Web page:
The Cascading Effects of Multiple Dimensions of Implementation on Program Outcomes: a Test of a Theoretical Model

Cady Berkel, Anne Mauricio, Irwin Sandler, Sharlene Wolchik, Carlos G. Gallo, C. Hendricks Brown

Research output: Contribution to journalArticle

3 Citations (Scopus)

Abstract

This study tests a theoretical cascade model in which multiple dimensions of facilitator delivery predict indicators of participant responsiveness, which in turn lead to improvements in targeted program outcomes. An effectiveness trial of the 10-session New Beginnings Program for divorcing families was implemented in partnership with four county-level family courts. This study included 366 families assigned to the intervention condition who attended at least one session. Independent observers provided ratings of program delivery (i.e., fidelity to the curriculum and process quality). Facilitators reported on parent attendance and parents’ competence in home practice of program skills. At pretest and posttest, children reported on parenting and parents reported child mental health. We hypothesized effects of quality on attendance, fidelity and attendance on home practice, and home practice on improvements in parenting and child mental health. Structural Equation Modeling with mediation and moderation analyses were used to test these associations. Results indicated quality was significantly associated with attendance, and attendance moderated the effect of fidelity on home practice. Home practice was a significant mediator of the links between fidelity and improvements in parent-child relationship quality and child externalizing and internalizing problems. Findings provide support for fidelity to the curriculum, process quality, attendance, and home practice as valid predictors of program outcomes for mothers and fathers. Future directions for assessing implementation in community settings are discussed.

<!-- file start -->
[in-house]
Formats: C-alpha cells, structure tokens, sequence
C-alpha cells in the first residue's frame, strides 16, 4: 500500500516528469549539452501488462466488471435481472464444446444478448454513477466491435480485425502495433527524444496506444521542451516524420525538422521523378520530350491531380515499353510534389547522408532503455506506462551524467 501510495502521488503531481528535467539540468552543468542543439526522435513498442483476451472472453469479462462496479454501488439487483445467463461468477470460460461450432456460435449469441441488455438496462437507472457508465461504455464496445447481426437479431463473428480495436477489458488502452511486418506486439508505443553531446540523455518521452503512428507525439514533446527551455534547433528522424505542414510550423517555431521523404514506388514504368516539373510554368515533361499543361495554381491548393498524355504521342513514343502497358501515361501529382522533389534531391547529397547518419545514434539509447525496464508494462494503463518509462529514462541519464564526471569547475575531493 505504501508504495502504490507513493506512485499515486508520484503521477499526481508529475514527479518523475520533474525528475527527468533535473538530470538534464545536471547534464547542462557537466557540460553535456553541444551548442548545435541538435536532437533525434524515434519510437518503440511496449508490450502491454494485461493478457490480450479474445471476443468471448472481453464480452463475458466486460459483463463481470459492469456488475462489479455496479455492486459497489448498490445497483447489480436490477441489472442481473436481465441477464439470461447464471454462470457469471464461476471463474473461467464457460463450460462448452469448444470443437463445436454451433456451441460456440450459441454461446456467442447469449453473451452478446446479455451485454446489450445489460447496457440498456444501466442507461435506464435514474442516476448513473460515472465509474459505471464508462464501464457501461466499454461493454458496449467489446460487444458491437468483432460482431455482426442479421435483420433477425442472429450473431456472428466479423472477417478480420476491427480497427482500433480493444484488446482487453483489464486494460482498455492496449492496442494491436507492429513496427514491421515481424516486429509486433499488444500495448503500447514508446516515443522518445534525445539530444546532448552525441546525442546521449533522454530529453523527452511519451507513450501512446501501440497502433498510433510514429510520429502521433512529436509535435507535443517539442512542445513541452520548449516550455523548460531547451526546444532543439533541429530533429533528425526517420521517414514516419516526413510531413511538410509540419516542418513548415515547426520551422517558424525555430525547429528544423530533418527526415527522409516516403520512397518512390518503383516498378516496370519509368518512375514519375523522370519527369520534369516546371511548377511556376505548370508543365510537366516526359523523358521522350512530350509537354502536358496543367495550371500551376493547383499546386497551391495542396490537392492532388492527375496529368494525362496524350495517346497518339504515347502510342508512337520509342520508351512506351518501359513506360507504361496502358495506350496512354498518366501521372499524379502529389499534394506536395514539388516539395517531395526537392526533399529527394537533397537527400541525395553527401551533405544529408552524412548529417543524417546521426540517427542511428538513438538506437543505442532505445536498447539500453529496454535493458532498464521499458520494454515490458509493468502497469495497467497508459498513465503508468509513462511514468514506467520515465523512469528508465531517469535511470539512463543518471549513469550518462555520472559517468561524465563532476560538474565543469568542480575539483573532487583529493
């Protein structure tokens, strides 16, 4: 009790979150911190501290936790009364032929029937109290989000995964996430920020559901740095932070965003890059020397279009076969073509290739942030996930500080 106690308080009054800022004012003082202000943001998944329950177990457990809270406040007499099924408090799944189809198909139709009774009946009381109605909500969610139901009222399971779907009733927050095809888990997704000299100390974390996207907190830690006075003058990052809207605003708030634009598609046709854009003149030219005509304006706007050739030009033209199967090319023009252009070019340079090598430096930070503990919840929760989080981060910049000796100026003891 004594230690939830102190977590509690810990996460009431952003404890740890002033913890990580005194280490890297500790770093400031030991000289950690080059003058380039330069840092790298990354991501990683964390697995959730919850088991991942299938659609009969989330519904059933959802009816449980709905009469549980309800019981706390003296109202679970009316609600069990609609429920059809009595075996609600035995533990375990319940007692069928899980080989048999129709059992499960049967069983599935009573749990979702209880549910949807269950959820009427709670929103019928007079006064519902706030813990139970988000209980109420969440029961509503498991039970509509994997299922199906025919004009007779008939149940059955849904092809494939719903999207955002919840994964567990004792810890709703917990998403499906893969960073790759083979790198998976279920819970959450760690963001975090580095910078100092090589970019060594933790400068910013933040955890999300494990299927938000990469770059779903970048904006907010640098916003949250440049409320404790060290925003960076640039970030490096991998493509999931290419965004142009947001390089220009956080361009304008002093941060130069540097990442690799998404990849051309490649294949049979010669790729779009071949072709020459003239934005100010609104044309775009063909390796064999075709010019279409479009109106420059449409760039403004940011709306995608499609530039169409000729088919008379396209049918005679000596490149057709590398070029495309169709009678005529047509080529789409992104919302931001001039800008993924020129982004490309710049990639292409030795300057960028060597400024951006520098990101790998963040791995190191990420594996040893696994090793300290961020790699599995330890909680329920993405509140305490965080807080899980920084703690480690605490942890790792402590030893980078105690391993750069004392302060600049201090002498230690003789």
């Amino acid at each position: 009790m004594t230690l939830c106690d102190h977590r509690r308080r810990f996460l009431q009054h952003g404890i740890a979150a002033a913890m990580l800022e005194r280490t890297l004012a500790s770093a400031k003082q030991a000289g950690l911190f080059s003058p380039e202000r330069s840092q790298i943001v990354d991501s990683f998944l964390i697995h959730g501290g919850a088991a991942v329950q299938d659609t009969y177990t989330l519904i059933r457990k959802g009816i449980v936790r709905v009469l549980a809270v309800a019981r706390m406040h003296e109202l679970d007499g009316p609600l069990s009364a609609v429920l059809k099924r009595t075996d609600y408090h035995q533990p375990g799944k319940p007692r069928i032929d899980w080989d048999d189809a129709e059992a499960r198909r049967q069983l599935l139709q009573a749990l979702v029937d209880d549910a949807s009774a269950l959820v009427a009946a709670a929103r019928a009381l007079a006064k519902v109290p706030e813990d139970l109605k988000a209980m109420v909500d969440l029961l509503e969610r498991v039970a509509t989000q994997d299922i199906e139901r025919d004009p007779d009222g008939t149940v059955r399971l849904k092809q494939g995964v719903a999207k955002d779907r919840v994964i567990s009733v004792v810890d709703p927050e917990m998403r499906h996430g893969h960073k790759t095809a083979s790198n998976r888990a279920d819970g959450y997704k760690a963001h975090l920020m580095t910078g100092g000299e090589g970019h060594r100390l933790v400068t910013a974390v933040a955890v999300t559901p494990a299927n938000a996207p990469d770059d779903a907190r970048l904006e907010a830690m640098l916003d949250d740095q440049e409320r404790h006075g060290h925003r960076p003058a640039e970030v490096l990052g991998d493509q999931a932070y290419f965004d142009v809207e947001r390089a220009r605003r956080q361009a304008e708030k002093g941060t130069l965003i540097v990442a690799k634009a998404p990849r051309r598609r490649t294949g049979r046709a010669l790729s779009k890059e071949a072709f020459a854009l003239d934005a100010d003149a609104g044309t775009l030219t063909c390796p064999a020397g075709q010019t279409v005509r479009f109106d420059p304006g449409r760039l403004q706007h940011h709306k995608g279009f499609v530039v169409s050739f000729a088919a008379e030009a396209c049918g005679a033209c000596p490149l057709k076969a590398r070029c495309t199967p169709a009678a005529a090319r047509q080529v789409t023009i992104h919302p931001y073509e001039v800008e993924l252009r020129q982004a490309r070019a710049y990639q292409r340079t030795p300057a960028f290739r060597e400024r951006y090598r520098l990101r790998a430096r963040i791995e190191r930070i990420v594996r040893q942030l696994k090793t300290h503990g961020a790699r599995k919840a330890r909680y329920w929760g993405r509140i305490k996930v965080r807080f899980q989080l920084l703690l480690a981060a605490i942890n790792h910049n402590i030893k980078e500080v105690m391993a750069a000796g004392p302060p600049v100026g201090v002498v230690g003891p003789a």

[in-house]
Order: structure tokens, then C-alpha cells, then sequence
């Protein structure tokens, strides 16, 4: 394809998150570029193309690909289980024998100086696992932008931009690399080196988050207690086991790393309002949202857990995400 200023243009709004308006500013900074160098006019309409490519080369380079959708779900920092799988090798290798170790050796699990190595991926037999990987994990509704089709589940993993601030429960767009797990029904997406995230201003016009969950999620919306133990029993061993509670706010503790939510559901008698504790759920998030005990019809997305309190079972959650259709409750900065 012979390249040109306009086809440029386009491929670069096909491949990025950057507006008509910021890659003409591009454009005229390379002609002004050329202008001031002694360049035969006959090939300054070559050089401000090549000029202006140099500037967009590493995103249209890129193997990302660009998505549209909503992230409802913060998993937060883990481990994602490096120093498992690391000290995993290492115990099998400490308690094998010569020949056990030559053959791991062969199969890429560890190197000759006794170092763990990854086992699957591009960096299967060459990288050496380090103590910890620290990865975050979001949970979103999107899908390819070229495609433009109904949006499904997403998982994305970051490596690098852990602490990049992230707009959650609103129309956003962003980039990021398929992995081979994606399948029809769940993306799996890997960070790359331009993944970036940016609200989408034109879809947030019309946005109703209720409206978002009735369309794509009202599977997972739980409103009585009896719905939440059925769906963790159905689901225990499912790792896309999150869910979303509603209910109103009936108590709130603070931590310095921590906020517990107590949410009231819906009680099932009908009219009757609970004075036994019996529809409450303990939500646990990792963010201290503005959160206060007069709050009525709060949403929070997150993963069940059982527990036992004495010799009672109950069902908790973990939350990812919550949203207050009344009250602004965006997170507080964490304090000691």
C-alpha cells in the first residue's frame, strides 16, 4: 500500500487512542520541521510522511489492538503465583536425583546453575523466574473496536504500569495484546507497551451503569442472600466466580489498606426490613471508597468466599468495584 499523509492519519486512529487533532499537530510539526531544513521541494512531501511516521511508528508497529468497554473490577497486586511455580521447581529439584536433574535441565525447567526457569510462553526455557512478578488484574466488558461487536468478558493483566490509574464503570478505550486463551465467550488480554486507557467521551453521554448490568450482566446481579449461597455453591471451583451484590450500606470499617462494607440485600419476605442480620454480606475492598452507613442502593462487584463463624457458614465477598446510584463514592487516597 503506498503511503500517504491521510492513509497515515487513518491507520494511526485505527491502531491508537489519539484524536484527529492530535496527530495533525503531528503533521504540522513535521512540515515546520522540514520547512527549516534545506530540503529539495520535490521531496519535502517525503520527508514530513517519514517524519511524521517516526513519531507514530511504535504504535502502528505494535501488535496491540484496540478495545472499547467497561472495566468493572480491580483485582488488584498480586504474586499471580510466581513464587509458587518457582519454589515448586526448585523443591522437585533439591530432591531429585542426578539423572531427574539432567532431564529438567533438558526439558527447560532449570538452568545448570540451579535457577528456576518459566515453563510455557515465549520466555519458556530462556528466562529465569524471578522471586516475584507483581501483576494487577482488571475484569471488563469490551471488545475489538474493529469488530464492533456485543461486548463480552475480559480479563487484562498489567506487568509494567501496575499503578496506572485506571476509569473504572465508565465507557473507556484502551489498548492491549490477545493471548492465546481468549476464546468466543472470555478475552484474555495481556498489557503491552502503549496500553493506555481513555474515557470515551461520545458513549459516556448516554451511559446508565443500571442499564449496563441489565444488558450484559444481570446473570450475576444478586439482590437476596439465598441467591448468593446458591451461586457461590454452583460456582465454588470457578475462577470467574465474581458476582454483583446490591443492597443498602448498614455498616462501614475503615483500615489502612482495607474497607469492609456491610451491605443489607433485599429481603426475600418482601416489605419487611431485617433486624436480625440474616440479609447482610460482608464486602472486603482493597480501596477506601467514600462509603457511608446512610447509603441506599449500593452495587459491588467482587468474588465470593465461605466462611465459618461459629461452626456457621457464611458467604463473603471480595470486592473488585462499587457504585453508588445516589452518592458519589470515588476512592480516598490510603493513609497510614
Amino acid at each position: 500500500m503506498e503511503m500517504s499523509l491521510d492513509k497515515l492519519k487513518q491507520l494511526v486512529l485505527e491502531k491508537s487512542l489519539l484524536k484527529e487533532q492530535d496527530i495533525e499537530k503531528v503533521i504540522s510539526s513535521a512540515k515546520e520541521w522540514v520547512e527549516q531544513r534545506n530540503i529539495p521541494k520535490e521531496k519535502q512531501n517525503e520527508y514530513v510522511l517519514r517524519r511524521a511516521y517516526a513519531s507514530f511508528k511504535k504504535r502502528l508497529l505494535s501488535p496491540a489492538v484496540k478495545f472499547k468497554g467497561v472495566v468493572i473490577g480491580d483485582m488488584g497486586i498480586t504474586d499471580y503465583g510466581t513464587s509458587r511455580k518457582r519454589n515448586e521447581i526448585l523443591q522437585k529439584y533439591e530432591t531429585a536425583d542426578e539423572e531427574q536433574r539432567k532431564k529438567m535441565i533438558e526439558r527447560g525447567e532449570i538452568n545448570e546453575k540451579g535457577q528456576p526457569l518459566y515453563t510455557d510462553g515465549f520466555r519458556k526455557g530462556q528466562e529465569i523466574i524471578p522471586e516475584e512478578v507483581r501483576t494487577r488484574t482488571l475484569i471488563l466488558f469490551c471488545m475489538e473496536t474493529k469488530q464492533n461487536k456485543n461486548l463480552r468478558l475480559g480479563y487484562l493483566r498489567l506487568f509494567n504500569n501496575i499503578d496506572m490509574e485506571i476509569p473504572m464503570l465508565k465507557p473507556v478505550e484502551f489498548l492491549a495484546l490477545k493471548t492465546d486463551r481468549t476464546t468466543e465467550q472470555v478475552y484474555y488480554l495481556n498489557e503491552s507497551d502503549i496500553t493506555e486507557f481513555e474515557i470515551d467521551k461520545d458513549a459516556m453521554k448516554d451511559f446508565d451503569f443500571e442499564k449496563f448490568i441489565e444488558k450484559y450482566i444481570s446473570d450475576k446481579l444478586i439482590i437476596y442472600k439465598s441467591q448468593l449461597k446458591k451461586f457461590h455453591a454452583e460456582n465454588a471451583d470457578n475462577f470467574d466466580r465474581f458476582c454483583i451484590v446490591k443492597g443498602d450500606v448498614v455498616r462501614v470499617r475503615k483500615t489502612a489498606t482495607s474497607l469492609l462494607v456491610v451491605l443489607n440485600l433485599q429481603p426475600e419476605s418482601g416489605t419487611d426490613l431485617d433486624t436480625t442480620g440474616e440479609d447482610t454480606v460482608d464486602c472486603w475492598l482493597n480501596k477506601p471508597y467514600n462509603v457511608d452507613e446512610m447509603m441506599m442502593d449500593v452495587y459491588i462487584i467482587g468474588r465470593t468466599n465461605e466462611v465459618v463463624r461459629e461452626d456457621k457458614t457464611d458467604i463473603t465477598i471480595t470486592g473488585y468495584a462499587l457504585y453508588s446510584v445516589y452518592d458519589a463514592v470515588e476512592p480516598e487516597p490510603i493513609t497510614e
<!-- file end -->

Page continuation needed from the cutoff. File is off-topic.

Original languageEnglish (US)
Pages (from-to)1-13
Number of pages13
JournalPrevention Science
DOIs
StateAccepted/In press - Dec 14 2017

Fingerprint

Theoretical Models
Parenting
Curriculum
Mental Health
Parents
Parent-Child Relations
Fathers
Mental Competency
Mothers
Child Health
Direction compound

Keywords

  • Behavioral observation
  • Externalizing
  • Fidelity
  • Home practice
  • Internalizing
  • Parenting
  • Program implementation
  • Quality
  • Responsiveness

ASJC Scopus subject areas

  • Public Health, Environmental and Occupational Health

Cite this

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abstract = "This study tests a theoretical cascade model in which multiple dimensions of facilitator delivery predict indicators of participant responsiveness, which in turn lead to improvements in targeted program outcomes. An effectiveness trial of the 10-session New Beginnings Program for divorcing families was implemented in partnership with four county-level family courts. This study included 366 families assigned to the intervention condition who attended at least one session. Independent observers provided ratings of program delivery (i.e., fidelity to the curriculum and process quality). Facilitators reported on parent attendance and parents’ competence in home practice of program skills. At pretest and posttest, children reported on parenting and parents reported child mental health. We hypothesized effects of quality on attendance, fidelity and attendance on home practice, and home practice on improvements in parenting and child mental health. Structural Equation Modeling with mediation and moderation analyses were used to test these associations. Results indicated quality was significantly associated with attendance, and attendance moderated the effect of fidelity on home practice. Home practice was a significant mediator of the links between fidelity and improvements in parent-child relationship quality and child externalizing and internalizing problems. Findings provide support for fidelity to the curriculum, process quality, attendance, and home practice as valid predictors of program outcomes for mothers and fathers. Future directions for assessing implementation in community settings are discussed.",
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